Exceptional talent, crew, studios and locations, combined with tax breaks, make the capital an increasingly big draw for international productions
London: capital of not only England but the broadcast industry too. All the major broadcasters have their HQs in the city, the bulk of indie producers have their offices here and the large majority of the 50,000-plus workers (both freelance and staffers) reside here.
In Creative Skillset’s most recent workforce survey, it is estimated that 57% of TV people work in the capital. This figure, however, is slowly diminishing, with the BBC for one making a conscious effort to employ more people outside of the capital than within it. In October, it announced that 51% of its staff are now employed outside of London.
London is a multi-genre city that plays host to a wide variety of productions. Some, such as shiny floor light-entertainment shows, are almost exclusively made here.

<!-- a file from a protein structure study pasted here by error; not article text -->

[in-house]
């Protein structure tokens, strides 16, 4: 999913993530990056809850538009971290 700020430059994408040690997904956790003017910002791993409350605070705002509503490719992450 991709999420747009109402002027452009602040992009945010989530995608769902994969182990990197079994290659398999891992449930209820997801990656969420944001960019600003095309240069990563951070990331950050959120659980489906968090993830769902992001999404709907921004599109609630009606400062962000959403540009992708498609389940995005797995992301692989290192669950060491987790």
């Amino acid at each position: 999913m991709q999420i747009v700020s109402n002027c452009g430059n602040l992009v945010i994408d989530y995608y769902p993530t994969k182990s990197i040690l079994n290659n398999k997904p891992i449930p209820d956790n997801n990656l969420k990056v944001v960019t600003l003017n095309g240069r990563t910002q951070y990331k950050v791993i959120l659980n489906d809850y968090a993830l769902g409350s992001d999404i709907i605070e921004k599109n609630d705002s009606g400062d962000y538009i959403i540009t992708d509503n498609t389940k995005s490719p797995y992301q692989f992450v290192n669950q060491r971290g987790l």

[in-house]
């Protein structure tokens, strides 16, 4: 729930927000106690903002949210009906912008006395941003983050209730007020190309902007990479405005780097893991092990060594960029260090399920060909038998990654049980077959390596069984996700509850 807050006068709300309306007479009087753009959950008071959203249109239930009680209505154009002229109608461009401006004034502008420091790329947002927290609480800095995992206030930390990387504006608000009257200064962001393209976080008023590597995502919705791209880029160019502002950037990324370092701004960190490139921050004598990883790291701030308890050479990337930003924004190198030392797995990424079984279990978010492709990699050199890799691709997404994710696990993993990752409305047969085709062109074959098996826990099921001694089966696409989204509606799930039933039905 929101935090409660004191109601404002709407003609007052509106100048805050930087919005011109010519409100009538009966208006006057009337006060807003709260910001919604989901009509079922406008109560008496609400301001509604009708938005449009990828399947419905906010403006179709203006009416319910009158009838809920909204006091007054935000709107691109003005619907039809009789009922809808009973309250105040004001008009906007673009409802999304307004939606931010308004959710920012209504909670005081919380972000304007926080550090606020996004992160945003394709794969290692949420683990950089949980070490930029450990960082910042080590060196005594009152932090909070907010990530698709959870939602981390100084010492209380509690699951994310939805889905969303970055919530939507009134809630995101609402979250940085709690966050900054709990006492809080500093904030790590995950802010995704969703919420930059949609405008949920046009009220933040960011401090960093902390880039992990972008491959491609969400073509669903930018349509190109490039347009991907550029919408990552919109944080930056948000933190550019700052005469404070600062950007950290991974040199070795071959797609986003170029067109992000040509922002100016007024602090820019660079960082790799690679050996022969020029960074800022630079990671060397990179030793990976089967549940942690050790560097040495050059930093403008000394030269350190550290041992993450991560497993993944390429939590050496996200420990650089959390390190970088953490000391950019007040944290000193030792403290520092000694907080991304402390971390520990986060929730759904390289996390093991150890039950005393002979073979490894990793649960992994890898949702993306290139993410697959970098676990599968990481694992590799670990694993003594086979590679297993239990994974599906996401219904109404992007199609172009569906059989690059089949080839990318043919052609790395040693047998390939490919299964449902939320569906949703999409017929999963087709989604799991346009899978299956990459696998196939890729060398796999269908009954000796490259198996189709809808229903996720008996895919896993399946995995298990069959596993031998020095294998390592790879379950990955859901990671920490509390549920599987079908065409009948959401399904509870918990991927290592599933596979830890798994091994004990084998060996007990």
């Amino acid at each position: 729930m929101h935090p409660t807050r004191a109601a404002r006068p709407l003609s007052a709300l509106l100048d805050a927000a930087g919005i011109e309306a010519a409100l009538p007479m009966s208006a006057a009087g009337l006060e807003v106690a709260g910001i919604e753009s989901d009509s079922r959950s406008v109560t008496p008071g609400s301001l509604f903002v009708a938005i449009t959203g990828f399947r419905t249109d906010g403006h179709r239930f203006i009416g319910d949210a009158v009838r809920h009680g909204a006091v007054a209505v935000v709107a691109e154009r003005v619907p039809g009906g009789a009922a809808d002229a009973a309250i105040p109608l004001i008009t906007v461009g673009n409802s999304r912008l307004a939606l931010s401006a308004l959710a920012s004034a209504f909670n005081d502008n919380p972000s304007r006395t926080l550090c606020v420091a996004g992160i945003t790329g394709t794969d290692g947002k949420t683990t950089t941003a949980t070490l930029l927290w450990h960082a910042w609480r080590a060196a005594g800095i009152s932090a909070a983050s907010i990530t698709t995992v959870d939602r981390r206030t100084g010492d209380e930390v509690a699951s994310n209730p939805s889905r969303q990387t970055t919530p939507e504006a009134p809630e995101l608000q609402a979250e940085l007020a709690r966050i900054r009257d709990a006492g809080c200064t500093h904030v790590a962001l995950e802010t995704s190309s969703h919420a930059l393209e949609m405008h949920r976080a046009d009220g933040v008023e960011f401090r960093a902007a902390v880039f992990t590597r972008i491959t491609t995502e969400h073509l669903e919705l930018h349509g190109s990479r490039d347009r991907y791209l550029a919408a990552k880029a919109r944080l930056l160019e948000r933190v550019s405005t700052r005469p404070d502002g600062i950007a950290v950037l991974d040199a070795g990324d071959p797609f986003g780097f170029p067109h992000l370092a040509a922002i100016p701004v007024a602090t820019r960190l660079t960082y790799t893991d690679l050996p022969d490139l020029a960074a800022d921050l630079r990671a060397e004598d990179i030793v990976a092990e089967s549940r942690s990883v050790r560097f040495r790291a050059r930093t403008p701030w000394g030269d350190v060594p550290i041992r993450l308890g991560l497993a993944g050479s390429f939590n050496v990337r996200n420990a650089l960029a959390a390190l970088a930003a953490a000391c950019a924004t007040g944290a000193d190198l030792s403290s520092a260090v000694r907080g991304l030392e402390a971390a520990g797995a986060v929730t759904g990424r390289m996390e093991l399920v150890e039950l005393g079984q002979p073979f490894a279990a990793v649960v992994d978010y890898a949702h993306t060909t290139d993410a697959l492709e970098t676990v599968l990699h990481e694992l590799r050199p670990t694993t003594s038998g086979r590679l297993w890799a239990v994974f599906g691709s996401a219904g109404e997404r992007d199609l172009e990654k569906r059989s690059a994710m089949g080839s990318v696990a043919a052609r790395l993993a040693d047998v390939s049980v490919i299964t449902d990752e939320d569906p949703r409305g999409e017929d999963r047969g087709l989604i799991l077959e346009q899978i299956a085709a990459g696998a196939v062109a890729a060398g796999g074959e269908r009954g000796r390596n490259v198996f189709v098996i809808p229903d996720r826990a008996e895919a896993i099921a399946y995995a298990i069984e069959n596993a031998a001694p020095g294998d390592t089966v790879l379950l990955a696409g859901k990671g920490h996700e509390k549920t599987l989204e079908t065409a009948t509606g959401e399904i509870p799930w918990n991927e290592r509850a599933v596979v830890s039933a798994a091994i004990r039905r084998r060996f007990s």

It is also a hugely, and increasingly, popular shooting destination. In 2007, there were around 14,000 shooting days in the capital. By 2013, that figure had risen to more than 18,000 with, on average, 50 different crews filming on the streets of London on any given day. Although it is not yet available, the 2014 figure will be higher still.
Part of this increase can be put down to an influx of both domestic and international producers taking advantage of tax breaks that make it attractive for high-end TV production.
The Fox/Sky production of 24: Live Another Day is a great example. Before the tax breaks, it is unlikely that this show would have been made in England, let alone London.